United States Naval Academy’s 2017 Brigade Boxing Championships

Boxing is hard.  It’s even harder when it’s against your best friend.

Why You Need Lateral Movement

Lateral movement is the key to achieving an advantageous position against your opponent!  Besides having an understanding of how to advance and retreat, you must also possess skills in quickly being able to move side to side with lateral movement.

Three Situations You’ll Use Lateral Movement

1.  In response to your opponent’s attack.

In this situation, your opponent is attacking and you want to move to either side so that you are outside of your opponent’s guard.  From this position, you are able to counter attack and your opponent is unable to continue attacking without adjusting his position.

2.  In between your attacks.

After unleashing a flurry, your opponent may cover up behind his guard.  You can take advantage of this moment by stepping to the side and attacking from a position where your opponent may not expect you and is unable to counterattack.

3.  Escaping the Ropes.

In most cases, you don’t want to have your back to the ropes.  Being able to move laterally can allow you to quickly rotate away from the ropes, even if your opponent is attacking.

How to Move Laterally

As usual, you don’t want your feet to cross.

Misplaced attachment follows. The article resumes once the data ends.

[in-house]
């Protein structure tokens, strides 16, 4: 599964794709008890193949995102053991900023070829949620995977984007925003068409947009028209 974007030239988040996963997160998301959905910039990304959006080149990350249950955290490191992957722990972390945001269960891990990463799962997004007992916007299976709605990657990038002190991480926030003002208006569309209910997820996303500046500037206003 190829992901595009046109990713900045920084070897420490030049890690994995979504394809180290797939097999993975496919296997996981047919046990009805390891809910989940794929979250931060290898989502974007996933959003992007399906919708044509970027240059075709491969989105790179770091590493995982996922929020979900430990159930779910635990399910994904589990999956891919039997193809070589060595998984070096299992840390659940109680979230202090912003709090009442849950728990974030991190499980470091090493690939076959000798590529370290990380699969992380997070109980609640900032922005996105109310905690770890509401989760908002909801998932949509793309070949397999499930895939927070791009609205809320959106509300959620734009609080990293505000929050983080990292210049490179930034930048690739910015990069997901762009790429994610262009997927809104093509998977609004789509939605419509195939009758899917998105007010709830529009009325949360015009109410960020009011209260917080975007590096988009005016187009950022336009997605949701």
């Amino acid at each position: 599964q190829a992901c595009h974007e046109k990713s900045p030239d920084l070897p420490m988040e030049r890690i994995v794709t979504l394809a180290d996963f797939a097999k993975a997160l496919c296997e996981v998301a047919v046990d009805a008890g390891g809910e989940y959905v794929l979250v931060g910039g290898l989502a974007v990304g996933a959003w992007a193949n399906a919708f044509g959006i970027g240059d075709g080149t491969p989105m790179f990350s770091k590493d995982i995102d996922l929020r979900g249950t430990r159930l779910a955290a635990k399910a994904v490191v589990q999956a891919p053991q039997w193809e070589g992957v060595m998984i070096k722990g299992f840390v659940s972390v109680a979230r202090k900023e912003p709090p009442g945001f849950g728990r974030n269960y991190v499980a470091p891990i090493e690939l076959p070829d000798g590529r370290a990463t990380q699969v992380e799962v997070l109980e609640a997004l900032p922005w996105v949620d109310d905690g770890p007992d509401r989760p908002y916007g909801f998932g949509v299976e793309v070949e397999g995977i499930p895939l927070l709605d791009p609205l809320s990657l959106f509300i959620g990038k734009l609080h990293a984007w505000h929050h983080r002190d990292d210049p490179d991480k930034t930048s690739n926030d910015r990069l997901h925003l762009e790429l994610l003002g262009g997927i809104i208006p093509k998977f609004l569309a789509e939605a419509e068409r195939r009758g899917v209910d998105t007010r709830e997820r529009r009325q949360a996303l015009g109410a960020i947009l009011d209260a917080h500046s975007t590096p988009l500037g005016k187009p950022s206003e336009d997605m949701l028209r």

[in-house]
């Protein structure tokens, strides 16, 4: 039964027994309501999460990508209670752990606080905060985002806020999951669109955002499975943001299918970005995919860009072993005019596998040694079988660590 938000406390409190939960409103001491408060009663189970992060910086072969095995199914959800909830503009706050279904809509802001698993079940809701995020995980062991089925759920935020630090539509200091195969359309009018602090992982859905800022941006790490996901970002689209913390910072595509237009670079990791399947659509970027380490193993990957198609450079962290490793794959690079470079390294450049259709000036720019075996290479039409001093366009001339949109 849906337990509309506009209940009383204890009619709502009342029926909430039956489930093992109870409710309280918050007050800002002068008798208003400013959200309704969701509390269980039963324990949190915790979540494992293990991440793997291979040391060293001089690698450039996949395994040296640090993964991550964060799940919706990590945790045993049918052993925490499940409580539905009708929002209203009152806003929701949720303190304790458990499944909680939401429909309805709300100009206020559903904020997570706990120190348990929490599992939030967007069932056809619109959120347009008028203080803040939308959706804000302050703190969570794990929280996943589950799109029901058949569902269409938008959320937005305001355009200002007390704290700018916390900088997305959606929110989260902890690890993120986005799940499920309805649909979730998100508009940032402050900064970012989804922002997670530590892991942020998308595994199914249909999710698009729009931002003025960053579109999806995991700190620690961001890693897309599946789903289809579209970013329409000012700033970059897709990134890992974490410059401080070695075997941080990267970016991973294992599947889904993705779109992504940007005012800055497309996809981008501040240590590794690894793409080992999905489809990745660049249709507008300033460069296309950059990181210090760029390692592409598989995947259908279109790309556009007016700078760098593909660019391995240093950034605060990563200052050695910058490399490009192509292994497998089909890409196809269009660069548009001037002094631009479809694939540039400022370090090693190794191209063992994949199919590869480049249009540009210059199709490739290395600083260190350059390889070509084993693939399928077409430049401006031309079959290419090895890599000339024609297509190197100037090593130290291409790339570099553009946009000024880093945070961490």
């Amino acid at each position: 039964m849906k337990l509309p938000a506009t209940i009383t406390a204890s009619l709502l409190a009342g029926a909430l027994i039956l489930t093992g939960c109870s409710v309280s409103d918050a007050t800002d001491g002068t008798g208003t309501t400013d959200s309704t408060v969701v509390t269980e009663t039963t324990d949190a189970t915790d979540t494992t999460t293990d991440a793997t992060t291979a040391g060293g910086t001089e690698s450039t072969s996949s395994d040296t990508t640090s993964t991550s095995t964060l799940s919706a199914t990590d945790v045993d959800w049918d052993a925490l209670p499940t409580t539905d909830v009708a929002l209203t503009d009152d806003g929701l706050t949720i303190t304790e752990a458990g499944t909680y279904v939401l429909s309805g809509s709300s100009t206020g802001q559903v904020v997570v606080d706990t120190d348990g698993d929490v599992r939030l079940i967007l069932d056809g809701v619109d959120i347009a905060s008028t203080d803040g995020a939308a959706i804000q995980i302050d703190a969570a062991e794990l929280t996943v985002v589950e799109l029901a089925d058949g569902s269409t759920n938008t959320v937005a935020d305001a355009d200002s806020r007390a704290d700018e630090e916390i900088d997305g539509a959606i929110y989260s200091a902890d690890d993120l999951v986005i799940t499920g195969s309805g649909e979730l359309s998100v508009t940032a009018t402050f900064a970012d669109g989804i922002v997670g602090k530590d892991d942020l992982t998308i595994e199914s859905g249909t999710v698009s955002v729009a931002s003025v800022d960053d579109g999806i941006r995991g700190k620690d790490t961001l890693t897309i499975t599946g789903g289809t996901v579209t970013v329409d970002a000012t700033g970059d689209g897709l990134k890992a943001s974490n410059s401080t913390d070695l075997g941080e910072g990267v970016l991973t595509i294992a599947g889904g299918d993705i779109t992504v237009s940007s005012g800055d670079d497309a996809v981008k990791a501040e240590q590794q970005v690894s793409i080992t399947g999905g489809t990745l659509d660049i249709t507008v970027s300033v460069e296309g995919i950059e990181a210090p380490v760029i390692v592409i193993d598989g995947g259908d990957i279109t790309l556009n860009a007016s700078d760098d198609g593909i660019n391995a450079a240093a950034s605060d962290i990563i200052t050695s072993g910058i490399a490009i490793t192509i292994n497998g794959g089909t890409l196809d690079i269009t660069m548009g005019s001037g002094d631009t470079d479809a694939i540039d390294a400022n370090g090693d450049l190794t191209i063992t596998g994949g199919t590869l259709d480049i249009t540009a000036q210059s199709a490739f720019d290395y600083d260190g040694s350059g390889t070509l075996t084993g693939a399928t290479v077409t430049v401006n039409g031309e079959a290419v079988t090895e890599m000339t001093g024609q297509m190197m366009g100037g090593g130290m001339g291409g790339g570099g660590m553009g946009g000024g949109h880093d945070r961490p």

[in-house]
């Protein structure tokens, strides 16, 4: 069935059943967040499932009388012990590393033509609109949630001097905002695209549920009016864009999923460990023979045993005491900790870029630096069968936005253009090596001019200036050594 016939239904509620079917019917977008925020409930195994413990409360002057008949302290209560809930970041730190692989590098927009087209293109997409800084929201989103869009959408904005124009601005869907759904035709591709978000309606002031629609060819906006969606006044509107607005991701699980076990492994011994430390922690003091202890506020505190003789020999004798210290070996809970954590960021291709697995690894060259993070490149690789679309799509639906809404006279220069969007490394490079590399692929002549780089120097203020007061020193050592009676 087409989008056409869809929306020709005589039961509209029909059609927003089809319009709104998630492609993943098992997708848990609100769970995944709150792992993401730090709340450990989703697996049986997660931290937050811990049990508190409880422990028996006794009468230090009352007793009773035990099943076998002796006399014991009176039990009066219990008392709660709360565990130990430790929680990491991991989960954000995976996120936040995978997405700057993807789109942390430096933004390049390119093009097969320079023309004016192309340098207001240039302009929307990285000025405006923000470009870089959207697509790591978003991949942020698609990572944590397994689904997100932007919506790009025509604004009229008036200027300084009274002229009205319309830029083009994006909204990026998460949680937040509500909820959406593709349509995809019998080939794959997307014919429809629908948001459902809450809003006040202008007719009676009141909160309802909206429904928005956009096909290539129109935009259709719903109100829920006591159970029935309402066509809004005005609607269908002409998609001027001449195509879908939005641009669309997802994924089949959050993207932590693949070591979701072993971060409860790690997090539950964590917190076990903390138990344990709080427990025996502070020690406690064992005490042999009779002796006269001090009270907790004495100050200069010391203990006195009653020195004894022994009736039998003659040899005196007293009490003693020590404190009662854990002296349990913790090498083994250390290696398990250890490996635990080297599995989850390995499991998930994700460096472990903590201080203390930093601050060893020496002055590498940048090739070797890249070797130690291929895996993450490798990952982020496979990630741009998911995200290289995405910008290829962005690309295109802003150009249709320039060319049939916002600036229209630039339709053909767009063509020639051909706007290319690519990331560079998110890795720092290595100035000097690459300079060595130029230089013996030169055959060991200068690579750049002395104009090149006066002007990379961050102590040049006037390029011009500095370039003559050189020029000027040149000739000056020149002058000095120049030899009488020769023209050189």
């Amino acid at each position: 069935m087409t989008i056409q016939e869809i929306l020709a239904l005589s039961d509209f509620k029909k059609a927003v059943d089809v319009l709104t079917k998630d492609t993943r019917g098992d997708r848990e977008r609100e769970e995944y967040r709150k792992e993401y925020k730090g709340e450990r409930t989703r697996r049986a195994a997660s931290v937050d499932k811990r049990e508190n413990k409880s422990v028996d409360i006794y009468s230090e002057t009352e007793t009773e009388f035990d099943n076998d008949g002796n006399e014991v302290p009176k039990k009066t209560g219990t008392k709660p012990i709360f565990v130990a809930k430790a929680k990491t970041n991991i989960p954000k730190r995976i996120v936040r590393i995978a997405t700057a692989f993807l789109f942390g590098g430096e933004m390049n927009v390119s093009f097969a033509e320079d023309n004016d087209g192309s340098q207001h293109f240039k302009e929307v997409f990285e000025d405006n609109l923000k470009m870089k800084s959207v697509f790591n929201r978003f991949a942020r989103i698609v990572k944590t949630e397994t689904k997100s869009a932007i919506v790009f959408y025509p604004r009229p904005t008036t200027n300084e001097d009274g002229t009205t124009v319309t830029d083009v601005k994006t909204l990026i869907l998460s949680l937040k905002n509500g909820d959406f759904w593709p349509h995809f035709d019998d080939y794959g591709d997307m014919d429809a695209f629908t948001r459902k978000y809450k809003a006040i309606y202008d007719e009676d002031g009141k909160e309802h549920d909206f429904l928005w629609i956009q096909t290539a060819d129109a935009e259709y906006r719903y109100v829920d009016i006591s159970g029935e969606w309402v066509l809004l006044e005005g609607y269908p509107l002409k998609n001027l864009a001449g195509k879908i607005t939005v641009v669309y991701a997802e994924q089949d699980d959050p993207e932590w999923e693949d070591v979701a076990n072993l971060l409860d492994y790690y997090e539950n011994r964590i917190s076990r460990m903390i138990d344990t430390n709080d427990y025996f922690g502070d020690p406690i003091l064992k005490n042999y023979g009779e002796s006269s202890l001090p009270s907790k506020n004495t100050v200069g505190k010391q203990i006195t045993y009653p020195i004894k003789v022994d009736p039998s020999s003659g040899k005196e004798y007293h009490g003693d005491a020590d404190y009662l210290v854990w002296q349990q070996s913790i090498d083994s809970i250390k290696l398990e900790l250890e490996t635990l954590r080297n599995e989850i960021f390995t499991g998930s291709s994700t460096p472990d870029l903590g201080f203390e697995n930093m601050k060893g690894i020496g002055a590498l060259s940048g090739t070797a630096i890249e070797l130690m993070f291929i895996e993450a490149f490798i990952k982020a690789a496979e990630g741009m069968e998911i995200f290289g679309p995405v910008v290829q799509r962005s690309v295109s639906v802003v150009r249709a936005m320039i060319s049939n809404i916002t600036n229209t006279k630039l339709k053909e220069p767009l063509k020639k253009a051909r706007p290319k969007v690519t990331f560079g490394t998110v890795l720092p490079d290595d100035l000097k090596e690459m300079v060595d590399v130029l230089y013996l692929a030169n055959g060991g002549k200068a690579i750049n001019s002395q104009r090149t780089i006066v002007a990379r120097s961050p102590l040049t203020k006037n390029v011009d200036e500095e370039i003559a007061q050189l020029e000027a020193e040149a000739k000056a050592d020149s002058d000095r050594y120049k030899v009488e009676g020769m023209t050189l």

This movement is similar to basketball, where your feet are shoulder width apart and you move by first widening your stance and then closing your stance.  Imagine as if you’re playing defense on a basketball court.

So, if you want to move right, you push off of your left foot.  Your right foot leaves the ground first, and then your left foot follows.  To move to the left, you simply do the opposite.

A Lateral Movement Drill

  1. Get into a ring.
  2. Stand with your back to the ropes and your shoulders squared up to the center of the ring.
  3. Start by circling right.
  4. Keep your guard up.
  5. Push off with your left foot and simultaneously reach to the right with your right foot.
  6. Your right foot should land and then your left foot should follow.
  7. When complete, you should be back in your original position.
  8. Now, make it a continuous movement by circling around the perimeter of the ring with your back to the ropes.
  9. Go around three times, and then change directions to the left.
  10. Do this for 3 two-minute rounds with 30 seconds of rest in between.


While retreating is not exactly the key to winning a fight…it DOES have it’s purposes.  Let’s talk about when retreating makes sense and how it’s done!

When to Retreat

Retreating is the opposite of advancing, and it is defined as moving away or withdrawing from your opponent.  You want to move away from your opponent when you want to open or maintain distance.

There may be times where opening distance makes sense.  You might want to reposition or give yourself a moment to re-think your strategy.  You might even be hurt or dazed and need a moment to recuperate.  In these situations, opening distance might make sense.